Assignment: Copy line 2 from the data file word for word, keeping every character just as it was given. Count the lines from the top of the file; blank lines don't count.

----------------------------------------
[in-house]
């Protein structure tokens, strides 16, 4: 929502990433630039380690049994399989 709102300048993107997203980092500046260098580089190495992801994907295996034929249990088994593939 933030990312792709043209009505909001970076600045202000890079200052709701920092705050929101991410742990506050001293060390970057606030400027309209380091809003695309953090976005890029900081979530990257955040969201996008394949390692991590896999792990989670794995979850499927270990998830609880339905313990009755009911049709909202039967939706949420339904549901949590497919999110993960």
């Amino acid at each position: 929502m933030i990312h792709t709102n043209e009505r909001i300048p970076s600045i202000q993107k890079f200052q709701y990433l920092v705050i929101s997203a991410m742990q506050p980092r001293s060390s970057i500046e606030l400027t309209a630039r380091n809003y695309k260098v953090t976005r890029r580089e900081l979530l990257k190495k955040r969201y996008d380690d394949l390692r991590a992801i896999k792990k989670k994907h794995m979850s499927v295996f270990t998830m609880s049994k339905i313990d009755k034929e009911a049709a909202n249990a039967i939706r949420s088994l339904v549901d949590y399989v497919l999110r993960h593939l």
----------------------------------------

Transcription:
């Protein structure tokens, strides 16, 4: 929502990433630039380690049994399989 709102300048993107997203980092500046260098580089190495992801994907295996034929249990088994593939 933030990312792709043209009505909001970076600045202000890079200052709701920092705050929101991410742990506050001293060390970057606030400027309209380091809003695309953090976005890029900081979530990257955040969201996008394949390692991590896999792990989670794995979850499927270990998830609880339905313990009755009911049709909202039967939706949420339904549901949590497919999110993960």